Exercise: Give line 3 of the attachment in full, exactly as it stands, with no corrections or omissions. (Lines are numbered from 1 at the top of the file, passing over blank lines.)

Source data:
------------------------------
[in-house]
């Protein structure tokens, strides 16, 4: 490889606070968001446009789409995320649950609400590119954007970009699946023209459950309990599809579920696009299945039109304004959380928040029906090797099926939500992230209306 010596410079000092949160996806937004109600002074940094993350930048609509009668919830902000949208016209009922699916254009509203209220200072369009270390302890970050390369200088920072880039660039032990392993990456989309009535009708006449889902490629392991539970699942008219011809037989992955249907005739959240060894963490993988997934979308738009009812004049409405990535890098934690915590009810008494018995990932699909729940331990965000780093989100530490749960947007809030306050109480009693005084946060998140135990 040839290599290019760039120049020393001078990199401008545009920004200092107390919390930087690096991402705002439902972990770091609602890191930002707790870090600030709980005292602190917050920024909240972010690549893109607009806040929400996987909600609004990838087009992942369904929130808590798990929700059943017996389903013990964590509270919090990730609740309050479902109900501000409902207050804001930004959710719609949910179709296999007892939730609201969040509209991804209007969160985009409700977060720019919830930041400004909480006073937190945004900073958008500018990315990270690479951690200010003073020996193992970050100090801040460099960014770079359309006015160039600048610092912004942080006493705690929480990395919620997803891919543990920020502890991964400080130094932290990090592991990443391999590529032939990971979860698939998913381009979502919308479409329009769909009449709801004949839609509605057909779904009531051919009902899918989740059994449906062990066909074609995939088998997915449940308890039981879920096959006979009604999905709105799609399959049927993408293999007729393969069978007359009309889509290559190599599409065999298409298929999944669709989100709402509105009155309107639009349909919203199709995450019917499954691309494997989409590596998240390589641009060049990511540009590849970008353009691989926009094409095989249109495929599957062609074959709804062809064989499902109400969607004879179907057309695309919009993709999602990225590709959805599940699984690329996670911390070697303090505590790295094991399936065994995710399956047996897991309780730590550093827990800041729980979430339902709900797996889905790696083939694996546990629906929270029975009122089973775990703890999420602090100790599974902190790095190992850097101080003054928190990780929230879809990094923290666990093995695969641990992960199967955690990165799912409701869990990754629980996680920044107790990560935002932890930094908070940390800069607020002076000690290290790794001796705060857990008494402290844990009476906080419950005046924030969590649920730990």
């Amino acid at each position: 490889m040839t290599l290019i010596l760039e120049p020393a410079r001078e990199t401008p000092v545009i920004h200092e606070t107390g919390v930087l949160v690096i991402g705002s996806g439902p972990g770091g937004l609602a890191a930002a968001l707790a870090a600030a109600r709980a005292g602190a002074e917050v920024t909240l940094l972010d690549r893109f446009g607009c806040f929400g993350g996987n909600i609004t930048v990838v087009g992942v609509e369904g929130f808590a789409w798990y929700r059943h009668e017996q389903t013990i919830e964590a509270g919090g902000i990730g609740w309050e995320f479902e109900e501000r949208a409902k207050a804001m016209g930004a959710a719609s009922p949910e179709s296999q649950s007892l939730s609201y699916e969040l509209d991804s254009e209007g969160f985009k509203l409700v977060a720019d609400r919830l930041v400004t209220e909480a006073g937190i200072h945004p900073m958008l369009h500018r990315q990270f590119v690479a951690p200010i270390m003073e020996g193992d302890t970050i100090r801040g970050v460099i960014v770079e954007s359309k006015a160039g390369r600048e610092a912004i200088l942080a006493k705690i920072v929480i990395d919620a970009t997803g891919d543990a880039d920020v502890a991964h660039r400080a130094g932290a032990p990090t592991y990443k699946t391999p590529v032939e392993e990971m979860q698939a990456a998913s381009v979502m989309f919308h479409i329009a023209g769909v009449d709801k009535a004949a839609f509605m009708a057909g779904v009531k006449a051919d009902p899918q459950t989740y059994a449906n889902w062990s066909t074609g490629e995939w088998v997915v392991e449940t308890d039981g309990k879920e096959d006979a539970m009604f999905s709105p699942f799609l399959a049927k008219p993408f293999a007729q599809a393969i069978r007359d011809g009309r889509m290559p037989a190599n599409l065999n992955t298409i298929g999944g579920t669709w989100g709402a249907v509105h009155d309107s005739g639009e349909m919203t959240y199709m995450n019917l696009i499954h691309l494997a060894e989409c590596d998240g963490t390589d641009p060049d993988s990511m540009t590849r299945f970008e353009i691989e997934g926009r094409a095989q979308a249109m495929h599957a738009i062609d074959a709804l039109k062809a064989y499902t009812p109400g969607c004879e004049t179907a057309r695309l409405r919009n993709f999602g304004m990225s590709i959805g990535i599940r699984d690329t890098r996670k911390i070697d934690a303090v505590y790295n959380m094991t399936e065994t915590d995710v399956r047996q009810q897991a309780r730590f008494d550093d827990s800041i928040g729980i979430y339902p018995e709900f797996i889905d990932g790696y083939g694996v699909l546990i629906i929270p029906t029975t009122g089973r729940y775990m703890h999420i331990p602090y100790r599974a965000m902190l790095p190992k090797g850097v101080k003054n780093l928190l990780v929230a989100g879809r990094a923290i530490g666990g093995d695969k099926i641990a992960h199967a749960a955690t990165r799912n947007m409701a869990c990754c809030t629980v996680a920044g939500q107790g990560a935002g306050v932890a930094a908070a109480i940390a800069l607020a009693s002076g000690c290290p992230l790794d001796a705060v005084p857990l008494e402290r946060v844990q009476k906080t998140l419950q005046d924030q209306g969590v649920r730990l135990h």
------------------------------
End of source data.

């Amino acid at each position: 490889m040839t290599l290019i010596l760039e120049p020393a410079r001078e990199t401008p000092v545009i920004h200092e606070t107390g919390v930087l949160v690096i991402g705002s996806g439902p972990g770091g937004l609602a890191a930002a968001l707790a870090a600030a109600r709980a005292g602190a002074e917050v920024t909240l940094l972010d690549r893109f446009g607009c806040f929400g993350g996987n909600i609004t930048v990838v087009g992942v609509e369904g929130f808590a789409w798990y929700r059943h009668e017996q389903t013990i919830e964590a509270g919090g902000i990730g609740w309050e995320f479902e109900e501000r949208a409902k207050a804001m016209g930004a959710a719609s009922p949910e179709s296999q649950s007892l939730s609201y699916e969040l509209d991804s254009e209007g969160f985009k509203l409700v977060a720019d609400r919830l930041v400004t209220e909480a006073g937190i200072h945004p900073m958008l369009h500018r990315q990270f590119v690479a951690p200010i270390m003073e020996g193992d302890t970050i100090r801040g970050v460099i960014v770079e954007s359309k006015a160039g390369r600048e610092a912004i200088l942080a006493k705690i920072v929480i990395d919620a970009t997803g891919d543990a880039d920020v502890a991964h660039r400080a130094g932290a032990p990090t592991y990443k699946t391999p590529v032939e392993e990971m979860q698939a990456a998913s381009v979502m989309f919308h479409i329009a023209g769909v009449d709801k009535a004949a839609f509605m009708a057909g779904v009531k006449a051919d009902p899918q459950t989740y059994a449906n889902w062990s066909t074609g490629e995939w088998v997915v392991e449940t308890d039981g309990k879920e096959d006979a539970m009604f999905s709105p699942f799609l399959a049927k008219p993408f293999a007729q599809a393969i069978r007359d011809g009309r889509m290559p037989a190599n599409l065999n992955t298409i298929g999944g579920t669709w989100g709402a249907v509105h009155d309107s005739g639009e349909m919203t959240y199709m995450n019917l696009i499954h691309l494997a060894e989409c590596d998240g963490t390589d641009p060049d993988s990511m540009t590849r299945f970008e353009i691989e997934g926009r094409a095989q979308a249109m495929h599957a738009i062609d074959a709804l039109k062809a064989y499902t009812p109400g969607c004879e004049t179907a057309r695309l409405r919009n993709f999602g304004m990225s590709i959805g990535i599940r699984d690329t890098r996670k911390i070697d934690a303090v505590y790295n959380m094991t399936e065994t915590d995710v399956r047996q009810q897991a309780r730590f008494d550093d827990s800041i928040g729980i979430y339902p018995e709900f797996i889905d990932g790696y083939g694996v699909l546990i629906i929270p029906t029975t009122g089973r729940y775990m703890h999420i331990p602090y100790r599974a965000m902190l790095p190992k090797g850097v101080k003054n780093l928190l990780v929230a989100g879809r990094a923290i530490g666990g093995d695969k099926i641990a992960h199967a749960a955690t990165r799912n947007m409701a869990c990754c809030t629980v996680a920044g939500q107790g990560a935002g306050v932890a930094a908070a109480i940390a800069l607020a009693s002076g000690c290290p992230l790794d001796a705060v005084p857990l008494e402290r946060v844990q009476k906080t998140l419950q005046d924030q209306g969590v649920r730990l135990h």